Missing Women Commission of Inquiry

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Park bench memorial to the Missing Women at Crab (Portside) Park, Vancouver, BC.

The Missing Women Commission of Inquiry was a commission in British Columbia ordered by the Lieutenant Governor in Council on September 27, 2010, to evaluate the response of law enforcement to reports of missing and murdered women.


On December 9, 2007, Robert Pickton, a pig farmer from Port Coquitlam, was convicted of second-degree murder in the deaths of six women. He was also charged in the deaths of an additional twenty women, many of them from Vancouver's Downtown Eastside. These charges were, however, stayed by the Crown in 2010. In December 2007, he was sentenced to life in prison, with no possibility of parole for 25 years. It was the longest sentence then available under Canadian law for murder.

Following Pickton's arrest, there was increased attention given to a prior attempted murder charge of a sex worker in March 1997. Pickton was alleged to have stabbed her several times during an altercation at the farm. The victim informed police that Pickton had handcuffed her, but that she escaped after suffering several lacerations, disarming him, and stabbing him with his weapon. The charge was dismissed in January 1998. The mandate of the commission included evaluating why the 1997 charges against Pickton were stayed.

The Missing Women Commission of Inquiry had four mandates:

  • Evaluate the response of the police to reports of missing women from Downtown Eastside of Vancouver,
  • Evaluate the reasons for staying charges against Robert Pickton in January 1998,
  • Recommend changes regarding how missing women and suspected homicides are handled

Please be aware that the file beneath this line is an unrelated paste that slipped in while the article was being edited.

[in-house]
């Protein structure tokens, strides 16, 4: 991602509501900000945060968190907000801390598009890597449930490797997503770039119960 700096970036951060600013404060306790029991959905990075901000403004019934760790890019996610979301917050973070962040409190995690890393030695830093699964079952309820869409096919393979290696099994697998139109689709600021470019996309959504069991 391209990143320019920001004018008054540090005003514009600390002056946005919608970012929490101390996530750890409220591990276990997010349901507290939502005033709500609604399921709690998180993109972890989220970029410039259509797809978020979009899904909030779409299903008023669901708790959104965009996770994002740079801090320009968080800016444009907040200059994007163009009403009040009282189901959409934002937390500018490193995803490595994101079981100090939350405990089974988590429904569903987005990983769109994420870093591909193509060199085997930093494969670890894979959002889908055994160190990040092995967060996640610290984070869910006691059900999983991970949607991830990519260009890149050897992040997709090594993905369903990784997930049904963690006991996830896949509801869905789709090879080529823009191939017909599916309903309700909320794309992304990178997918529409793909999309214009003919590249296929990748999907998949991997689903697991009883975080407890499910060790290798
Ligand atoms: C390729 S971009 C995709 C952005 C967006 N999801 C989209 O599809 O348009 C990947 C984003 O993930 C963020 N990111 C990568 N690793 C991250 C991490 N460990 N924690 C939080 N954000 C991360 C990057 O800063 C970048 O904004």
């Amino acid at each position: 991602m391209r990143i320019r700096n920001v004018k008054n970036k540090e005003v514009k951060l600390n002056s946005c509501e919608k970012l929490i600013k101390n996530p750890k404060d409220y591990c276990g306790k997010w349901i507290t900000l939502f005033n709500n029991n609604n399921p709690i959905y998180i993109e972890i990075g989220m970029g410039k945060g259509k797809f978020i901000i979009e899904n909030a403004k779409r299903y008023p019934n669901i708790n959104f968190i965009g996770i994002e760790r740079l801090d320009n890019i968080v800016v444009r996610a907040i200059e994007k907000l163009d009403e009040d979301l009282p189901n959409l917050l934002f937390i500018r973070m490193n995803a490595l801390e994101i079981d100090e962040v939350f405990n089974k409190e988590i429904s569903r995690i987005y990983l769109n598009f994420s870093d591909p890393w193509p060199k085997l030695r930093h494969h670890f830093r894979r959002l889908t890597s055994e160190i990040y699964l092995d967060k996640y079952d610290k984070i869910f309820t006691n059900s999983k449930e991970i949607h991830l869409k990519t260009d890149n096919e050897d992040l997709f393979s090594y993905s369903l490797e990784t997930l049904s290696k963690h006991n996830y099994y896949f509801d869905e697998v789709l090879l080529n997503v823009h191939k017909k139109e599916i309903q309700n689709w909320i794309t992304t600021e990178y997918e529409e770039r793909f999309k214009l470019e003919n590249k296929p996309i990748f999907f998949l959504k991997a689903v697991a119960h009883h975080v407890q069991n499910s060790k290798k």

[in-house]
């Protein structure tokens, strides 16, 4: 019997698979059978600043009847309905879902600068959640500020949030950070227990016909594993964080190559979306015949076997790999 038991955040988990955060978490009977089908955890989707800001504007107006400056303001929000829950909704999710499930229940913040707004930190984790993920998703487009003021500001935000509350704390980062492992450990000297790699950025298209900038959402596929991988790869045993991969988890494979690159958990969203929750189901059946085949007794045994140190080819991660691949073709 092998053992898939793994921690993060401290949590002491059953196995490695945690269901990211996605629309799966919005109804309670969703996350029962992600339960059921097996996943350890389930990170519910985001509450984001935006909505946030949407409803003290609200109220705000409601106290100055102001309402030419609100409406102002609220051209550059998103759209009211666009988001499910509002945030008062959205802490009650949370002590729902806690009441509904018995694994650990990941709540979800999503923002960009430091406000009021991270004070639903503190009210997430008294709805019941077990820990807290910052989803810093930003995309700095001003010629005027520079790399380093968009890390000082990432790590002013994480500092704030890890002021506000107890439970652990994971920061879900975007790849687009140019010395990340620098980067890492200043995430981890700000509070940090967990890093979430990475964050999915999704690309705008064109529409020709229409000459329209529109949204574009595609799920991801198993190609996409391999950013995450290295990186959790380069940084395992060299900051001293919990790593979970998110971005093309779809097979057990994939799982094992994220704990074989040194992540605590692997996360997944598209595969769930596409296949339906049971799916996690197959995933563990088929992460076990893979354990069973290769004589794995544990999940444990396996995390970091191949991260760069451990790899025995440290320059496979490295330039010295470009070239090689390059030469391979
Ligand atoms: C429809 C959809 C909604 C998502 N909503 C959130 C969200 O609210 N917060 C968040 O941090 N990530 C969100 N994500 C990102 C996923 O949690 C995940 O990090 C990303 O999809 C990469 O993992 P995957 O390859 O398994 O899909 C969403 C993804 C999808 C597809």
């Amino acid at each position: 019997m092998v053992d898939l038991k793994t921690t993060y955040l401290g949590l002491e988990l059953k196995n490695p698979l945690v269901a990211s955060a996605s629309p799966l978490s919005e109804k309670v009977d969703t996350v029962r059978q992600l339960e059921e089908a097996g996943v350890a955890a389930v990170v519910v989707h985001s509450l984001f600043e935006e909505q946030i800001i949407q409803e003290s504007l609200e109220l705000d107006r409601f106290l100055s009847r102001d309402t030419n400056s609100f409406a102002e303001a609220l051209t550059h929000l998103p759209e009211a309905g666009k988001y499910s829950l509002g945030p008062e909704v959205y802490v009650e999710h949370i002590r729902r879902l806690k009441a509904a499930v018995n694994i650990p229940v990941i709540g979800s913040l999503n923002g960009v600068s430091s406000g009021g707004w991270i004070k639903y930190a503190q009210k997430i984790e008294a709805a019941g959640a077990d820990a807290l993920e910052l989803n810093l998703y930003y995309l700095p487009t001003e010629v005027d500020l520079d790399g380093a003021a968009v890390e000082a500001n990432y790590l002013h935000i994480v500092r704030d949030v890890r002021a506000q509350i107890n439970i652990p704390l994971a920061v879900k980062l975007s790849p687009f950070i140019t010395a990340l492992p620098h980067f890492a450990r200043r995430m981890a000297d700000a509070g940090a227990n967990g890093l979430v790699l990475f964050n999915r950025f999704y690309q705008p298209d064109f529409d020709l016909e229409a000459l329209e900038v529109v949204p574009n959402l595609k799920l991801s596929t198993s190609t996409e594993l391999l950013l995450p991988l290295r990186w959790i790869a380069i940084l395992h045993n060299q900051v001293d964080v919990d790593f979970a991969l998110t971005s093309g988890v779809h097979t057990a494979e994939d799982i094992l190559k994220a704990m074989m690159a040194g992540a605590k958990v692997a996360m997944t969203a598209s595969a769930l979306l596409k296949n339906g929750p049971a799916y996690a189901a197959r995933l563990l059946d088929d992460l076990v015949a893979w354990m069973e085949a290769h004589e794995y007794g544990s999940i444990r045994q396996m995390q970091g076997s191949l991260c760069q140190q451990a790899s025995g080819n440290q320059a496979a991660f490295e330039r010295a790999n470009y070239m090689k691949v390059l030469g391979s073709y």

• Recommend changes to how cases are handled when they involve more than one investigating organization

In 2012, the Commission issued a final report which included a number of recommendations. The commission closed its office on August 1 of the following year.

Similar projects[edit]

The high profile of the BC investigation caused other Canadian jurisdictions to create new task forces to deal with missing persons cold cases. Often these cases involve marginalized women, including sex workers, drug users, and Aboriginals. In Manitoba, Project Devote was looking for 28 people as of 2012.[1] Since 2003, Project KARE has been looking for "cases of murdered or missing high risk persons from all parts of Alberta".[2]


Human rights organizations the B.C. Civil Liberties Association, Pivot Legal Society and West Coast LEAF have condemned the inquiry for its failure to include the voices of marginalized women. 15 groups representing the interests of marginalized people were initially granted standing at the inquiry but pulled out of the process in protest after being denied funding.[3]

See also[edit]


  1. ^ Sanders, Carol (2012-07-13). "Task force's list of missing or murdered down to 28 people". Winnipeg Free Press. Retrieved 2017-08-04.
  2. ^ "NamesPro.ca | Register with Confidence". Archived from the original on 2013-03-16. Retrieved 2012-07-23.
  3. ^ Missing Women Inquiry condemned as a failure by B.C. human rights groups Retrieved 19 Nov 2012

External links[edit]